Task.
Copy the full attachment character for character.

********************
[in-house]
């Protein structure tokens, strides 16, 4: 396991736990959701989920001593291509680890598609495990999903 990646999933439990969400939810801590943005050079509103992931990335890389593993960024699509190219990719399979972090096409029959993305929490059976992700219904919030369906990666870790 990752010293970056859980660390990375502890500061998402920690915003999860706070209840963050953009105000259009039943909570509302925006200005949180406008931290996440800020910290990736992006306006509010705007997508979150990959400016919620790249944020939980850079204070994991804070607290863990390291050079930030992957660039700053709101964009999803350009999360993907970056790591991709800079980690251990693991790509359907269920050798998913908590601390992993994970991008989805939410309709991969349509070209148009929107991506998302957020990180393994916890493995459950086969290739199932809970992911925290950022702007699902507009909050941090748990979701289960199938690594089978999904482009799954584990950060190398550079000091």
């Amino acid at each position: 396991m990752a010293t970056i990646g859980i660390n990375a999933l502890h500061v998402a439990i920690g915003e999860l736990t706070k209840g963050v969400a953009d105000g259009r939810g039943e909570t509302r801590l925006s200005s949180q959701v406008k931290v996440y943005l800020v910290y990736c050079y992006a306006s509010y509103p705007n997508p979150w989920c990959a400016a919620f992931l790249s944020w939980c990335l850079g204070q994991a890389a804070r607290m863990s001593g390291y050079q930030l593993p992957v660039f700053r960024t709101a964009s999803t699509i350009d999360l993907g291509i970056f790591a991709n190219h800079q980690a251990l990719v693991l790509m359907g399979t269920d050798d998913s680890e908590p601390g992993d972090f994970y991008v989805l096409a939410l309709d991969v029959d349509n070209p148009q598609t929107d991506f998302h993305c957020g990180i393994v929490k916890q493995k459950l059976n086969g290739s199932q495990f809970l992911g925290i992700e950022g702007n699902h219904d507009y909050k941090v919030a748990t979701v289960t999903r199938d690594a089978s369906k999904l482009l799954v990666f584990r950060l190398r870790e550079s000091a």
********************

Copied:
[in-house]
């Protein structure tokens, strides 16, 4: 396991736990959701989920001593291509680890598609495990999903 990646999933439990969400939810801590943005050079509103992931990335890389593993960024699509190219990719399979972090096409029959993305929490059976992700219904919030369906990666870790 990752010293970056859980660390990375502890500061998402920690915003999860706070209840963050953009105000259009039943909570509302925006200005949180406008931290996440800020910290990736992006306006509010705007997508979150990959400016919620790249944020939980850079204070994991804070607290863990390291050079930030992957660039700053709101964009999803350009999360993907970056790591991709800079980690251990693991790509359907269920050798998913908590601390992993994970991008989805939410309709991969349509070209148009929107991506998302957020990180393994916890493995459950086969290739199932809970992911925290950022702007699902507009909050941090748990979701289960199938690594089978999904482009799954584990950060190398550079000091």
């Amino acid at each position: 396991m990752a010293t970056i990646g859980i660390n990375a999933l502890h500061v998402a439990i920690g915003e999860l736990t706070k209840g963050v969400a953009d105000g259009r939810g039943e909570t509302r801590l925006s200005s949180q959701v406008k931290v996440y943005l800020v910290y990736c050079y992006a306006s509010y509103p705007n997508p979150w989920c990959a400016a919620f992931l790249s944020w939980c990335l850079g204070q994991a890389a804070r607290m863990s001593g390291y050079q930030l593993p992957v660039f700053r960024t709101a964009s999803t699509i350009d999360l993907g291509i970056f790591a991709n190219h800079q980690a251990l990719v693991l790509m359907g399979t269920d050798d998913s680890e908590p601390g992993d972090f994970y991008v989805l096409a939410l309709d991969v029959d349509n070209p148009q598609t929107d991506f998302h993305c957020g990180i393994v929490k916890q493995k459950l059976n086969g290739s199932q495990f809970l992911g925290i992700e950022g702007n699902h219904d507009y909050k941090v919030a748990t979701v289960t999903r199938d690594a089978s369906k999904l482009l799954v990666f584990r950060l190398r870790e550079s000091a």